31-10 Thomson Avenue, Office E103Long Island City, N.Y. 11101Phone718.482.5656
Director of the Writing and Literature Major Dr. Michelle Pacht E-mail: firstname.lastname@example.org Phone: 718.482.5914 Office: M-111 F
Our Writing and Literature Program leads to an Associate in Arts (A.A.) degree and is designed to articulate fully with the English majors at both Queens College and John Jay College of Criminal Justice. Students who complete the Writing and Literature Program may transfer as juniors to the English Major at either college.
To finish the program successfully, all Writing and Literature students must complete 60 credits. These credits are distributed as follows: 9 English Writing Core credits, 9 Humanities credits, 9 Social Sciences credits, 3 Mathematics credits, 3 Natural and Applied Sciences credits, 6 Cooperative Education credits and 21 Writing and Literature credits. For detailed information on requirements and options, see our Writing and Literature Major Courses page.
As a student in the Writing and Literature Program, you will be encouraged to participate in literary activities such as student and faculty poetry and fiction readings and to submit your work to publications such as Literary LaGuardia and The Bridge.
To learn more about what courses to take, the skills you will practice, and the careers you could pursue, please see our Frequently Asked Questions below or contact us:
But do not feel bound by this list. Being an English major doesn't limit you to any particular career. Instead, it opens the door to any possible future.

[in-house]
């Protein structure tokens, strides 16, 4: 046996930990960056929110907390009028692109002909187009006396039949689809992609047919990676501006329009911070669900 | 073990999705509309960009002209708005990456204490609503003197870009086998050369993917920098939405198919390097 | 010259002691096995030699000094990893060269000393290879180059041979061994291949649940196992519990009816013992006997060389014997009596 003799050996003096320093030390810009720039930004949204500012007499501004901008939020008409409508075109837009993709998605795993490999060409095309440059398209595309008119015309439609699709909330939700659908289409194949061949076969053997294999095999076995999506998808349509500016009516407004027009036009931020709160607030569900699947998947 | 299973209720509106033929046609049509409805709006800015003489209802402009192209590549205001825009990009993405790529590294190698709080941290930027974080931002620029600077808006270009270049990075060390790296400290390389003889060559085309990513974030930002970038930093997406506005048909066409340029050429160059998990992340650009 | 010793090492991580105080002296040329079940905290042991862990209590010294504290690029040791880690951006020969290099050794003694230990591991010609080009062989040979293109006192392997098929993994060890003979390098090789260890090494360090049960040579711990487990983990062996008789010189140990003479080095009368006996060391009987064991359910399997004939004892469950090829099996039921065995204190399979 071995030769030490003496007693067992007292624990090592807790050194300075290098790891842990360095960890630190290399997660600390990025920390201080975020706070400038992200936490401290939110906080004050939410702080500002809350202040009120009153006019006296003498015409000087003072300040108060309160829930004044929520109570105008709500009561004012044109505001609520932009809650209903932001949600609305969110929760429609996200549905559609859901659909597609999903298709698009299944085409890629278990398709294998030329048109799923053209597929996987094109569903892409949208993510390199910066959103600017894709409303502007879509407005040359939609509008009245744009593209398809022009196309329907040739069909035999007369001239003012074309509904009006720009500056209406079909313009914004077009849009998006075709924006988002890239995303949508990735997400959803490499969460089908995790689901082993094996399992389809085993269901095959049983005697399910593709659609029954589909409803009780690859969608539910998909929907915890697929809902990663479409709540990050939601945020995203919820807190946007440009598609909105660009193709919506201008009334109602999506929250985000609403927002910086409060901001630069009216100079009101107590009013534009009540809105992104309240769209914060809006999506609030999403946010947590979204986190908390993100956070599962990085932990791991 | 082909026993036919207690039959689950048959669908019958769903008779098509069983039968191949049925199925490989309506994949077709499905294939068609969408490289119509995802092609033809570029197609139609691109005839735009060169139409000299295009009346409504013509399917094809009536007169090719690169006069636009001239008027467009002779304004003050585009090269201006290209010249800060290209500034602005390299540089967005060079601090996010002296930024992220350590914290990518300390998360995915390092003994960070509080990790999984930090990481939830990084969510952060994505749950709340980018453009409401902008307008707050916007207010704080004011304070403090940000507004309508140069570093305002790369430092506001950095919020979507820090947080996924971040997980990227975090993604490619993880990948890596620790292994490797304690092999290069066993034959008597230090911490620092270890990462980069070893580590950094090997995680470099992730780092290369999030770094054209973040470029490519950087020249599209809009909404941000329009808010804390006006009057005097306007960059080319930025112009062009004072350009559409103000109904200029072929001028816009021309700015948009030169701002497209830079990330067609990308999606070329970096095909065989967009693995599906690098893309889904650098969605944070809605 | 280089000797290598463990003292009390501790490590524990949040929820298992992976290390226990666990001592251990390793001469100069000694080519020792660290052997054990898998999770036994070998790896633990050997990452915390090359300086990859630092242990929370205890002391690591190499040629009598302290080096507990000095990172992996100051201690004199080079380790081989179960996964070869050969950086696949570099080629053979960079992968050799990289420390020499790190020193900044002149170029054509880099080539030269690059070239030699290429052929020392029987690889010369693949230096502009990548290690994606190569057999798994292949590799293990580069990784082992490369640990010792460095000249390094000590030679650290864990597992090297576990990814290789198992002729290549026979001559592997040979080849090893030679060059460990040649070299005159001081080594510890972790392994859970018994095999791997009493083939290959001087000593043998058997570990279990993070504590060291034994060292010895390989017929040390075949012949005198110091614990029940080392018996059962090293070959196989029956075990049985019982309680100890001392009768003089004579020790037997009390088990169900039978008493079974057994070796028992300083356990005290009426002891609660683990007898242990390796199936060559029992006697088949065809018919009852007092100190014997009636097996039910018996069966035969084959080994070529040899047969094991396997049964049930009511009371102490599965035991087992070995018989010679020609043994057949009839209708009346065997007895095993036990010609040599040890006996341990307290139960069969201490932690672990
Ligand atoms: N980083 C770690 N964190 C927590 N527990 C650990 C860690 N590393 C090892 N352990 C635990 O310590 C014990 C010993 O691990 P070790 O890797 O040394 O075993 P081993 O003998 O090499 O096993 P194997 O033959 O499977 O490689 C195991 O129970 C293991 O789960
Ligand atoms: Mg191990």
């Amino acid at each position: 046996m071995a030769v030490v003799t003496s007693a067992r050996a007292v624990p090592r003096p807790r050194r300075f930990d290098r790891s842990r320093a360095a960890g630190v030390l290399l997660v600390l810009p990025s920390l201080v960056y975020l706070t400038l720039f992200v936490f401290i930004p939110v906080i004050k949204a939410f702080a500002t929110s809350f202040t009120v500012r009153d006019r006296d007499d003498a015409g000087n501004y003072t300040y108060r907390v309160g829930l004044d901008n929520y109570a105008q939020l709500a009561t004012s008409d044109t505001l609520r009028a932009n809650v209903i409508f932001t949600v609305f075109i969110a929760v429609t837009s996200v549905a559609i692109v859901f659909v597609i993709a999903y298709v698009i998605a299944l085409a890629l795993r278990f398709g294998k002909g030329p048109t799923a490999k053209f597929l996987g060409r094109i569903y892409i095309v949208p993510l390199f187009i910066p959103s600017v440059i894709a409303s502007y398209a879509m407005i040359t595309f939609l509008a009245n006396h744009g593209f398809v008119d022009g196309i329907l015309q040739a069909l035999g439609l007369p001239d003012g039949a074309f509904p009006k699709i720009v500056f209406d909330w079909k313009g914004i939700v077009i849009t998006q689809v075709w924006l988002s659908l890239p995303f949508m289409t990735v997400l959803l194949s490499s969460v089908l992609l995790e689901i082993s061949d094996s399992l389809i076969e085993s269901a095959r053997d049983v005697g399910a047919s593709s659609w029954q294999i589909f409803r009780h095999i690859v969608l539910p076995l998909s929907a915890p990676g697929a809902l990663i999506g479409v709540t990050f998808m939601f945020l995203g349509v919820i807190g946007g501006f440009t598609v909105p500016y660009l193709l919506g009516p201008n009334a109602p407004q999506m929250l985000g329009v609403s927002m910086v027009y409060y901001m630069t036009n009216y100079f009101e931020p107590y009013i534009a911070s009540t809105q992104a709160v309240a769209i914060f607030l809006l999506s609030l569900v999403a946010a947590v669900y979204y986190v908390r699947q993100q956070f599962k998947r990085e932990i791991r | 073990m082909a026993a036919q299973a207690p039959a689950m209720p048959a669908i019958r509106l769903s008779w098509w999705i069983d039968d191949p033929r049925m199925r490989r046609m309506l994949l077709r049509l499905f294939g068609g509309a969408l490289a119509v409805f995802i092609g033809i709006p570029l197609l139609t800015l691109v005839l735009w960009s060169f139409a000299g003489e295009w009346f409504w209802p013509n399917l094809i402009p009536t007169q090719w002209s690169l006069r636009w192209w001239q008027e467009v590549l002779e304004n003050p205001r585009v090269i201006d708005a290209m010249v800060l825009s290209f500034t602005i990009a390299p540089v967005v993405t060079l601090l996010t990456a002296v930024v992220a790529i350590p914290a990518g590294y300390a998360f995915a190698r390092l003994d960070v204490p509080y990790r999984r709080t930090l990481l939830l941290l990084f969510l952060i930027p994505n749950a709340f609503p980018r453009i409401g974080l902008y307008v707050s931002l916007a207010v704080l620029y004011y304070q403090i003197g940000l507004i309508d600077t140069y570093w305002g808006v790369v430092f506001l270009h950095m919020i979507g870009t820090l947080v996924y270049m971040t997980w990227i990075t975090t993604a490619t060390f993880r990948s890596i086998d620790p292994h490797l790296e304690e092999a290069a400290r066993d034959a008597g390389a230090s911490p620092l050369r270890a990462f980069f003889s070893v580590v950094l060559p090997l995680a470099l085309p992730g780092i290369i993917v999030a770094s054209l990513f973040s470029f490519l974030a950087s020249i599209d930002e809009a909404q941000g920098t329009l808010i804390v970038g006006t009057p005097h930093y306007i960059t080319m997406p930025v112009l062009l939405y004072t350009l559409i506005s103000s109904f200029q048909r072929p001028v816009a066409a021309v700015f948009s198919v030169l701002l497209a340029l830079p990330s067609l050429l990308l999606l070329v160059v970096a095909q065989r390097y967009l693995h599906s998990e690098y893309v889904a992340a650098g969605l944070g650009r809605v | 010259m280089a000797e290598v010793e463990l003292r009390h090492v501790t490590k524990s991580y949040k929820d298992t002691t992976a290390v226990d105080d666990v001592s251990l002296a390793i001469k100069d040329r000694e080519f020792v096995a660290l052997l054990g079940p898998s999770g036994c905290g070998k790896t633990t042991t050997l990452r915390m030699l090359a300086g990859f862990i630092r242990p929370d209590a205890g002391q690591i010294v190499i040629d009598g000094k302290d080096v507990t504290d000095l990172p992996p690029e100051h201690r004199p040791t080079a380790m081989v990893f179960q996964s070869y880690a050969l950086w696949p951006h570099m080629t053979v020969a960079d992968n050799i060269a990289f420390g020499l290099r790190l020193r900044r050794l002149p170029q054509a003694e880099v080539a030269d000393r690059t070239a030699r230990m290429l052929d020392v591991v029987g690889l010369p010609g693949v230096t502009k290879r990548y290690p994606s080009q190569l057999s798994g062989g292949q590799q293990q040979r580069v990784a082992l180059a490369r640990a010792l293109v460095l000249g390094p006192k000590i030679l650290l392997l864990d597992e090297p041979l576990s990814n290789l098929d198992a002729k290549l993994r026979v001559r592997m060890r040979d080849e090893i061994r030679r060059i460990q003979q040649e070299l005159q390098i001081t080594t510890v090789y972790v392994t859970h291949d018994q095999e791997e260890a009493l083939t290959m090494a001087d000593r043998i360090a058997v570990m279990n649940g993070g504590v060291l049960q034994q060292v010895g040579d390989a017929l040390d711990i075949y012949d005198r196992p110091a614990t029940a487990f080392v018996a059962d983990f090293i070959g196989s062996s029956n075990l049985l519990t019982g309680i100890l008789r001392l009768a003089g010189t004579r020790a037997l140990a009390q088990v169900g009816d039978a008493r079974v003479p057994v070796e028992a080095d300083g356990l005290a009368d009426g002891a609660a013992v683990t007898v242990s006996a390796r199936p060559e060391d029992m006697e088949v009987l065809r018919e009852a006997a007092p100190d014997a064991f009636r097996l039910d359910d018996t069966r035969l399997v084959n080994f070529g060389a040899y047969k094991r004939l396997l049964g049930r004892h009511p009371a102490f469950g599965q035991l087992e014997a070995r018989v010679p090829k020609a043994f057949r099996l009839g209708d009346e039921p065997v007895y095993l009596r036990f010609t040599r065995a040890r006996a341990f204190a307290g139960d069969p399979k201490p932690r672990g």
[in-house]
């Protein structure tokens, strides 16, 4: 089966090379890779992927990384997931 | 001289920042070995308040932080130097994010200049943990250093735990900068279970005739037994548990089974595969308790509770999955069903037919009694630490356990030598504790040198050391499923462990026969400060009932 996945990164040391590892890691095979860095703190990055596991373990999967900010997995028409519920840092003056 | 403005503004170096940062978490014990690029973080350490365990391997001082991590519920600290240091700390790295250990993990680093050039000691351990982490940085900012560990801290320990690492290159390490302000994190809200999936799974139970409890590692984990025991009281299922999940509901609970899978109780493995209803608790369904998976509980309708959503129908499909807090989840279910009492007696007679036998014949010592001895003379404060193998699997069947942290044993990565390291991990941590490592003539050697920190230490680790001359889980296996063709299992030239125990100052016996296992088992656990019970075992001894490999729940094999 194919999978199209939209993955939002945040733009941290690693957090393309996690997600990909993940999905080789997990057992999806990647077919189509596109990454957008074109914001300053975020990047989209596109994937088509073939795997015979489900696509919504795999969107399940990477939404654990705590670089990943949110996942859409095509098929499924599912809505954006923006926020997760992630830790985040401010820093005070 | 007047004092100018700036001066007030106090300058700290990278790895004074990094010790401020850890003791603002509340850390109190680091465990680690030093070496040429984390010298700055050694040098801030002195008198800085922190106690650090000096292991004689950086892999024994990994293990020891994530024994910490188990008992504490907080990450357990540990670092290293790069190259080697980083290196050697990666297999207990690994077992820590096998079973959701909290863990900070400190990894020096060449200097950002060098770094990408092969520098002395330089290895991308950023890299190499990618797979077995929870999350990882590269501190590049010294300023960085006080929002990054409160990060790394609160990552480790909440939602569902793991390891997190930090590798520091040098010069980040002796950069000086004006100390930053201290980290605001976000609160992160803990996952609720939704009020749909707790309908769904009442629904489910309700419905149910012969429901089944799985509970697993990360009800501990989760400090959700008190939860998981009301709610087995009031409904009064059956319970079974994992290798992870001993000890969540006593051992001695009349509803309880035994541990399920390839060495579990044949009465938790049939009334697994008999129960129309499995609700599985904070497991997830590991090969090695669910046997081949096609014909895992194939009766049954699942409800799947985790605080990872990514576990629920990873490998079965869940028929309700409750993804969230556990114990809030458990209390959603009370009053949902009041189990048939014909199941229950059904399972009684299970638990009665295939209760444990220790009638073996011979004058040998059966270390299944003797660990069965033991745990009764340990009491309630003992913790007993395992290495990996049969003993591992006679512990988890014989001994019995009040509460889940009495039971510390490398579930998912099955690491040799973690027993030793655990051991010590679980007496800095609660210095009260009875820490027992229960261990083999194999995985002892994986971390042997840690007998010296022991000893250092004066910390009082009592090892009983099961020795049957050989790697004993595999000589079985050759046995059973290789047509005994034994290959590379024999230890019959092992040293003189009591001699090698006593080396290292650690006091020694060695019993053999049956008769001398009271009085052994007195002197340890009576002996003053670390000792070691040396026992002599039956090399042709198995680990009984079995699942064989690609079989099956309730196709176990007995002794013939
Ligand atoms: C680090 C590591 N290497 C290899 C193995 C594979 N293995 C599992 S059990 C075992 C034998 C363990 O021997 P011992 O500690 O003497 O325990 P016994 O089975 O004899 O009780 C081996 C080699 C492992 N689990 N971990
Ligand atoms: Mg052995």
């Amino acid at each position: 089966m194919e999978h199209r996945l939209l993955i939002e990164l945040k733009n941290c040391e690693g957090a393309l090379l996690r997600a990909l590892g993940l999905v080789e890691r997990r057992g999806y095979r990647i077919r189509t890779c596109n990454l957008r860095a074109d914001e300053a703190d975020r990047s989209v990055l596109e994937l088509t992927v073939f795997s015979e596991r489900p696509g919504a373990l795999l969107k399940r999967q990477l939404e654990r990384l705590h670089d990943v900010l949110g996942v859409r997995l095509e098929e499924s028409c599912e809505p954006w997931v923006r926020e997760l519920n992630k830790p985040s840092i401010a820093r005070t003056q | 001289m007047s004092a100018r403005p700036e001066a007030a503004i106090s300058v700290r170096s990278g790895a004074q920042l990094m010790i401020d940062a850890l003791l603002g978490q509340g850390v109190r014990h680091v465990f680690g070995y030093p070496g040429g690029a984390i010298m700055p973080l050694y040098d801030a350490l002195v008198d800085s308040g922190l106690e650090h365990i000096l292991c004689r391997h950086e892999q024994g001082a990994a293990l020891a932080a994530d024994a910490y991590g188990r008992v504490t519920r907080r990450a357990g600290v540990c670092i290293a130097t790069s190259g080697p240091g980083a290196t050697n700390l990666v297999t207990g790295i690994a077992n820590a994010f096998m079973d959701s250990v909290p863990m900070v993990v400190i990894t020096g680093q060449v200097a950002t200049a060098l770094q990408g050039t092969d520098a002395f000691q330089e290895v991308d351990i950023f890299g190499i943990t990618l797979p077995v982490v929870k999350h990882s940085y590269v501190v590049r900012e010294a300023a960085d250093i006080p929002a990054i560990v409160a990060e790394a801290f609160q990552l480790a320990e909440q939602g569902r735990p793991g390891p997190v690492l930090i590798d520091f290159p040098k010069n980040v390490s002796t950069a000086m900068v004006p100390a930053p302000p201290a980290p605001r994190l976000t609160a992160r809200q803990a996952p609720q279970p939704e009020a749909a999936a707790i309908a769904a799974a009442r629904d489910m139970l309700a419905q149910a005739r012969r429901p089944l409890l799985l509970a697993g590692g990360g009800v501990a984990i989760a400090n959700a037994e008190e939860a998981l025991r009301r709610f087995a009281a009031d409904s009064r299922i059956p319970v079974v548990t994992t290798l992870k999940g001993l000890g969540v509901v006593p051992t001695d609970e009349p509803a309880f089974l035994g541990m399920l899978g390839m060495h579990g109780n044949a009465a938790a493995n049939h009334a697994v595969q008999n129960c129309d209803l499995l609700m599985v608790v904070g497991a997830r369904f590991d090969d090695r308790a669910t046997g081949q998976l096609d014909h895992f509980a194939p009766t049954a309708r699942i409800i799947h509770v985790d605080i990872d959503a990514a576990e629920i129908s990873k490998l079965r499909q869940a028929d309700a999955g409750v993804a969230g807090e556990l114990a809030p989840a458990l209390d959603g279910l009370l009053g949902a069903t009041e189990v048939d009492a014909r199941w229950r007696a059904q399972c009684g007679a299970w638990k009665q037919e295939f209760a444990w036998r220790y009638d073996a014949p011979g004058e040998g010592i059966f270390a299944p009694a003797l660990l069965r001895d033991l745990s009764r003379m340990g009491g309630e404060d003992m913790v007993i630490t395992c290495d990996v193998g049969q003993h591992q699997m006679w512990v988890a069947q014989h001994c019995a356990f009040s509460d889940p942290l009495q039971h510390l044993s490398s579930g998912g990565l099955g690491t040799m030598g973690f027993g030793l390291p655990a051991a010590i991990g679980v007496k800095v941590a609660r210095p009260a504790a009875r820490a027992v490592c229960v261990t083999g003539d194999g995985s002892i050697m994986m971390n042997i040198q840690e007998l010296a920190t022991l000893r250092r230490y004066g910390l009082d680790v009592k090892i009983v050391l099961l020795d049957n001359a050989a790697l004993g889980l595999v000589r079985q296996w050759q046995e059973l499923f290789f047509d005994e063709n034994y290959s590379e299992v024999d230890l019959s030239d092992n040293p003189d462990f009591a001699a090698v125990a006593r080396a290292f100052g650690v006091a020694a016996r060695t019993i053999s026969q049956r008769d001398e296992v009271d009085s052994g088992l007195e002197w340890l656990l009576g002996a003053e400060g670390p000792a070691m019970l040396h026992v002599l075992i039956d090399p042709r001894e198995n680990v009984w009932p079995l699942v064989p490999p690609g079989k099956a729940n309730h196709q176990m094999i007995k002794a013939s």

Most employers look to hire people with "communication skills" - a catch-all phrase for someone who can express his/her ideas clearly and convincingly both orally and in writing. This includes speaking in meetings and when on the phone and writing in memos and reports, and via e-mail and other correspondence. They also want someone who can think independently, access important information, weigh the pros and cons when confronted with several choices, and make decisions about the best course of action.
Employers recognize that being a Writing and Literature major enhances all these skills. They know that if you've had practice interpreting literature, discussing your ideas in class, researching authors, developing thesis statements, and drafting, editing and revising essays you have the kind of experience they need.
Of course you already know how to read, but as a Writing and Literature major you'll learn how to read more effectively, how to better understand what you're reading, how to do research, how to interpret that research to help support your ideas, how to express your ideas clearly and convincingly in writing, and how to take advantage of the writing process through drafting, revising, and editing.
If you love to read, think, analyze and discuss ideas, and/or write and publish your own work you're a natural Writing and Literature major.
Being a good writer - of exposition, prose, poetry, plays, stories, novels, whatever - is key to making yourself understood on the page and it can help you express your ideas more clearly when speaking, as well.
The study of literature is not about finding the one right answer;it's about coming up with your own answers and learning how to justify them. The focus isn't on memorizing dates or equations - it's on stretching your mind, being creative, and learning how to think. Reading great literature can expand your horizons, introduce you to worlds you might otherwise never know, and teach you about the human condition.